Lilith Saintcrow, Strange Angels
Haruki Murakami, South of the Border, West of the Sun
I miss forts…
This also translates into:
- “Why am I so motivated when it’s really late?”
- “The best time to make ideas is through sleep deprivation!”
- “I want to do so much more right before bed and I don’t understand why!”
So basically when you stay up way too late it effects your problem solving ability and your ability to make decisions. 
Do you want to know a possible reason as to why that “I stayed up really late and now I feel so creative and willing to draw!” feeling happens? Because your self-critique center is shutting down because you’ve been awake for too long.
You are always as creative and able to do things as you were when you were awake. That potential doesn’t just disappear.
Difference is— when you’re wide awake you have a stronger problem-solving and decision-making center, which is obviously related to self-critique. Being tired doesn’t necessarily make you more creative and motivated, being tired forces you to quiet that part of yourself that holds you back.
Something to think about.
I recall an NPR interview with Iggy Pop (don’t judge me!) where he talks about how being on drugs didn’t make him more creative. It just shut off the internal critic (“No, that’s stupid” or “No, that won’t work,” etc.).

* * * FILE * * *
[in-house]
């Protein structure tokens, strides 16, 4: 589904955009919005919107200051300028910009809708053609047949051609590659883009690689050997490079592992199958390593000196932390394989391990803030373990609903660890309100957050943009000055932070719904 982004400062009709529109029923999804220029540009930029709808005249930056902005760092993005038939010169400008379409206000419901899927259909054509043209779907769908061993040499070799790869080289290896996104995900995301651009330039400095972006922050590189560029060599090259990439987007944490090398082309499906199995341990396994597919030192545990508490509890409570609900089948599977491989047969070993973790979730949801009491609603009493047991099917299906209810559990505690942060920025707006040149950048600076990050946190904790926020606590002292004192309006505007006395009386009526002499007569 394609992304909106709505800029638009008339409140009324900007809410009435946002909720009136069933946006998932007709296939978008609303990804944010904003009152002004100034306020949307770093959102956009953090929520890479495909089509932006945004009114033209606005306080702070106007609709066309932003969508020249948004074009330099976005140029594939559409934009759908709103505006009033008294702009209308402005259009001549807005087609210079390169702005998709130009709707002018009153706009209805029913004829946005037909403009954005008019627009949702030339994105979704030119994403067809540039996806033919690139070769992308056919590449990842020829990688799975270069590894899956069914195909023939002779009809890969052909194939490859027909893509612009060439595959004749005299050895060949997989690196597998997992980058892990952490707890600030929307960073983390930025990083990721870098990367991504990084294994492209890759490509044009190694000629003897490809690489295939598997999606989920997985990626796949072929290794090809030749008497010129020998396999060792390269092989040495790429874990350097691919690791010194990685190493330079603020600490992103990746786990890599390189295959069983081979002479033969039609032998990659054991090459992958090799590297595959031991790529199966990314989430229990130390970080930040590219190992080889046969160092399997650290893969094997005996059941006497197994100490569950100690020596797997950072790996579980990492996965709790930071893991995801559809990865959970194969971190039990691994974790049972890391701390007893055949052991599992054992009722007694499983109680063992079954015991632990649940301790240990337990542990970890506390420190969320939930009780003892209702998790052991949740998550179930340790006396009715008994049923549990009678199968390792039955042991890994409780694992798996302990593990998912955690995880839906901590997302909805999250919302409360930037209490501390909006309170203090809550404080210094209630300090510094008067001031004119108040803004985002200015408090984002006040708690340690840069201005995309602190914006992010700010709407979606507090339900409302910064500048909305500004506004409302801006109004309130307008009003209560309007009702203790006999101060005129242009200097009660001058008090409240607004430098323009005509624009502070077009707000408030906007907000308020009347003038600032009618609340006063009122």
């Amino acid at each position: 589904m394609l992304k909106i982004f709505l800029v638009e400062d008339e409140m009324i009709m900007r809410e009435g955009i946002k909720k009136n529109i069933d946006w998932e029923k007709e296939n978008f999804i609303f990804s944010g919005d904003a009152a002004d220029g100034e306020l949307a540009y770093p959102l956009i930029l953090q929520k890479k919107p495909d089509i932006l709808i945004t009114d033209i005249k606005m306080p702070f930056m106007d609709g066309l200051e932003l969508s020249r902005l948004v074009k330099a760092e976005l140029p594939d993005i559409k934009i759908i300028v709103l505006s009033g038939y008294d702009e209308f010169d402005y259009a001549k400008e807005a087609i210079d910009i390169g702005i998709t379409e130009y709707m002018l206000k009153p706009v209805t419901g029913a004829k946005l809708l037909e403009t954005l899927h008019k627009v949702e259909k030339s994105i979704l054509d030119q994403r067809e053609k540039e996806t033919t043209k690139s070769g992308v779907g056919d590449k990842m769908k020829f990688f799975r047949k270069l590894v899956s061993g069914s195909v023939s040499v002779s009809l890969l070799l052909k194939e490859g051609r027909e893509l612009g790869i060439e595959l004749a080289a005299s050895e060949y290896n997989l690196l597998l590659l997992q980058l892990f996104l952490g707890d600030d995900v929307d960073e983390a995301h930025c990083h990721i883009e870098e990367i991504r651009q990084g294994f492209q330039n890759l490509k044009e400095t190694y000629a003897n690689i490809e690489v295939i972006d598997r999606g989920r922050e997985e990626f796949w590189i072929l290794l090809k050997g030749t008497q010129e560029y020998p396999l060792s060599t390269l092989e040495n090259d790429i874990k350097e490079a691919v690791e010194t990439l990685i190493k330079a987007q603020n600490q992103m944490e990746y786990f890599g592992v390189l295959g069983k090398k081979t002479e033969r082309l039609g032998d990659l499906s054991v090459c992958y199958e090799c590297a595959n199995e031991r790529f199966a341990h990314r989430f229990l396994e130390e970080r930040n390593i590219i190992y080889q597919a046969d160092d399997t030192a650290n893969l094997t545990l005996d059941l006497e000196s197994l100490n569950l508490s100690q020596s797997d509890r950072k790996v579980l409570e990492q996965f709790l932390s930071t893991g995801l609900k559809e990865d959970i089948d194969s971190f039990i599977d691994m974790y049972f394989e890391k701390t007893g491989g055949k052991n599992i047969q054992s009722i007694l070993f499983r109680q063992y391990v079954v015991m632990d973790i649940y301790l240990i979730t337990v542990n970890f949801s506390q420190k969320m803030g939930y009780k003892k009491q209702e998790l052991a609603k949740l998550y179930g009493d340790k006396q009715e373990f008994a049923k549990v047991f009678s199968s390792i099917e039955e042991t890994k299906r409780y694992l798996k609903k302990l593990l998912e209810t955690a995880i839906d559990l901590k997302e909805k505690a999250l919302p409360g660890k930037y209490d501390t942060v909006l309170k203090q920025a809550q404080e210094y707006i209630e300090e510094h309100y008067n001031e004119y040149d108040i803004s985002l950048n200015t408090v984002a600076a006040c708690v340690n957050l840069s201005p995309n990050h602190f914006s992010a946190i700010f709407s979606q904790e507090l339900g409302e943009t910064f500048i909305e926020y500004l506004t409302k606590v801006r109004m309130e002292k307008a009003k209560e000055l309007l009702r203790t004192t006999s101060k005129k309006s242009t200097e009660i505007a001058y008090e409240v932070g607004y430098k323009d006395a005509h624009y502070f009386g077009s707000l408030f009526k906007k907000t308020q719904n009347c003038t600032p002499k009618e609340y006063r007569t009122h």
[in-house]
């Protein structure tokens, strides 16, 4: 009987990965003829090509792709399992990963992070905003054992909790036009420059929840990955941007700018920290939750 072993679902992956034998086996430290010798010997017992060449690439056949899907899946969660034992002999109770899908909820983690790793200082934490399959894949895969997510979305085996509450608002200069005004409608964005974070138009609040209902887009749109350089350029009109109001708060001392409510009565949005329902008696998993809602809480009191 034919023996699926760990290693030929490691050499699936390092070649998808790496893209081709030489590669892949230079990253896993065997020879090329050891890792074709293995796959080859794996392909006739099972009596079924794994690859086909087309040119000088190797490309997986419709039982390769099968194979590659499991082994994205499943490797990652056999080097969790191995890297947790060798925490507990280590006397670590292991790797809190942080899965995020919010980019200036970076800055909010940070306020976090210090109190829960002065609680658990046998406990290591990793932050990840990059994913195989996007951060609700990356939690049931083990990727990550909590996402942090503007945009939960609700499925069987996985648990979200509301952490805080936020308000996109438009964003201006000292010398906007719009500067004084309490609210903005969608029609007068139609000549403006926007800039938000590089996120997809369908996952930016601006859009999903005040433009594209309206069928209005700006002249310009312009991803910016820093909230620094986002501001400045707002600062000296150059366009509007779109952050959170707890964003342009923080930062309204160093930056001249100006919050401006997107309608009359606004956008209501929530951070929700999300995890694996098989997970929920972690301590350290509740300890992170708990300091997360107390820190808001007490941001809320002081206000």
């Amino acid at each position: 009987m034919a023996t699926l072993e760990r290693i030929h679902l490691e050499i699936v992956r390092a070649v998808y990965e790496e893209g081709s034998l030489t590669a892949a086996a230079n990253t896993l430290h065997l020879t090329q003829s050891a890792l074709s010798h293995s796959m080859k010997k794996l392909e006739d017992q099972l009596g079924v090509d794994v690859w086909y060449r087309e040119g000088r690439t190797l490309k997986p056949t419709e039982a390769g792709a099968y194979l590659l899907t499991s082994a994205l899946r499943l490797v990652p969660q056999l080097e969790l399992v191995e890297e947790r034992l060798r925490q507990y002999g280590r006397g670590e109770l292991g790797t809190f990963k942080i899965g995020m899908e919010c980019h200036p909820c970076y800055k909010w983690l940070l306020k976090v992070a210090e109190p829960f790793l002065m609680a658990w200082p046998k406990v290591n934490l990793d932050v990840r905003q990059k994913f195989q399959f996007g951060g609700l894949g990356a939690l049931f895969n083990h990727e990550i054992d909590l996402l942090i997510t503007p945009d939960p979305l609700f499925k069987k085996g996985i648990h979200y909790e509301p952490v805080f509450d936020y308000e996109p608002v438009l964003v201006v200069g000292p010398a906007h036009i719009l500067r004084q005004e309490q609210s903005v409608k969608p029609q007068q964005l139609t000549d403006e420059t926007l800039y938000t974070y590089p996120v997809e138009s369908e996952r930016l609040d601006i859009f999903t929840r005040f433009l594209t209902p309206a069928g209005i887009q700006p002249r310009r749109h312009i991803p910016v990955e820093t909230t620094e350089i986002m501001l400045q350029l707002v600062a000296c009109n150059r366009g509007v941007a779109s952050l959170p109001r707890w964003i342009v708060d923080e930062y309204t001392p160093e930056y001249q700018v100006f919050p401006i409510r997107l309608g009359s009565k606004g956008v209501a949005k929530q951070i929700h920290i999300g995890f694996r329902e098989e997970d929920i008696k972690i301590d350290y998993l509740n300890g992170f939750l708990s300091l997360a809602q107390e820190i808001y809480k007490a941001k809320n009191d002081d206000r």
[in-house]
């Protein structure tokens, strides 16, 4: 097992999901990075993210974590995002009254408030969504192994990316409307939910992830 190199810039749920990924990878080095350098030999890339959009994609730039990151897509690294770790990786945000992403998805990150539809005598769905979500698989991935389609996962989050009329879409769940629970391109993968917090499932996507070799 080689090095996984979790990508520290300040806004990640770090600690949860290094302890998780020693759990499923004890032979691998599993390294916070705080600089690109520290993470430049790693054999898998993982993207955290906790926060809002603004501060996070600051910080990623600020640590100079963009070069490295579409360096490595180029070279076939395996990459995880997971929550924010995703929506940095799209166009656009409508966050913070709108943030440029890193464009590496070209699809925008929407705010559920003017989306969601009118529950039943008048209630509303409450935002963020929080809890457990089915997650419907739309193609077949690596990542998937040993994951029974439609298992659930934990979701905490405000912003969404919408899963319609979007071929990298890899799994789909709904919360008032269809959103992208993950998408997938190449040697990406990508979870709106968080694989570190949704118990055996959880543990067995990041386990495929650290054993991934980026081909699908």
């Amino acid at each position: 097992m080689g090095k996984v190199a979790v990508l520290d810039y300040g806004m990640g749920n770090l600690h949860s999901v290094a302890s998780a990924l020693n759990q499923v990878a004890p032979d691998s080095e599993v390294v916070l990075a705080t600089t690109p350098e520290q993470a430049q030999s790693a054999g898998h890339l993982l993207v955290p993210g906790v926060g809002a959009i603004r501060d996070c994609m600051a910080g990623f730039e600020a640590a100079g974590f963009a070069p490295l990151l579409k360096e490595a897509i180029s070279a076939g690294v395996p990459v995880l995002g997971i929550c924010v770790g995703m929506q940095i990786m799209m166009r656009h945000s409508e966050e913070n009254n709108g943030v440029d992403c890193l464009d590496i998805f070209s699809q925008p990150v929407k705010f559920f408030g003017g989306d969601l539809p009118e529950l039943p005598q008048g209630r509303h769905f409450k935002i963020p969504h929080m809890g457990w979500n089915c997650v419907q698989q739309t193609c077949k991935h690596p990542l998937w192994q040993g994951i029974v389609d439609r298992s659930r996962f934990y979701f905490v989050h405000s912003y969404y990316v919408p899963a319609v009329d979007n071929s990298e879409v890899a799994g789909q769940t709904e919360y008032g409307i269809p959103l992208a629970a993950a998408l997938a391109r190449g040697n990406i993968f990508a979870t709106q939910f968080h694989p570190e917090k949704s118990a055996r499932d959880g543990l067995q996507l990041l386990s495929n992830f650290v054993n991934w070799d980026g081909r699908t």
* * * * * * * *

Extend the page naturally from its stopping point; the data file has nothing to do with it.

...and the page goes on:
“You have to question a cinematic culture which preaches artistic expression, and yet would support a decision that is clearly a product of a patriarchy-dominant society, which tries to control how women are depicted on screen. The MPAA is okay supporting scenes that portray women in scenarios of sexual torture and violence for entertainment purposes, but they are trying to force us to look away from a scene that shows a woman in a sexual scenario which is both complicit and complex. It’s misogynistic in nature to try and control a woman’s sexual presentation of self. I consider this an issue that is bigger than this film.”
-Ryan Gosling on the controversy around the rating of his film ‘Blue Valentine’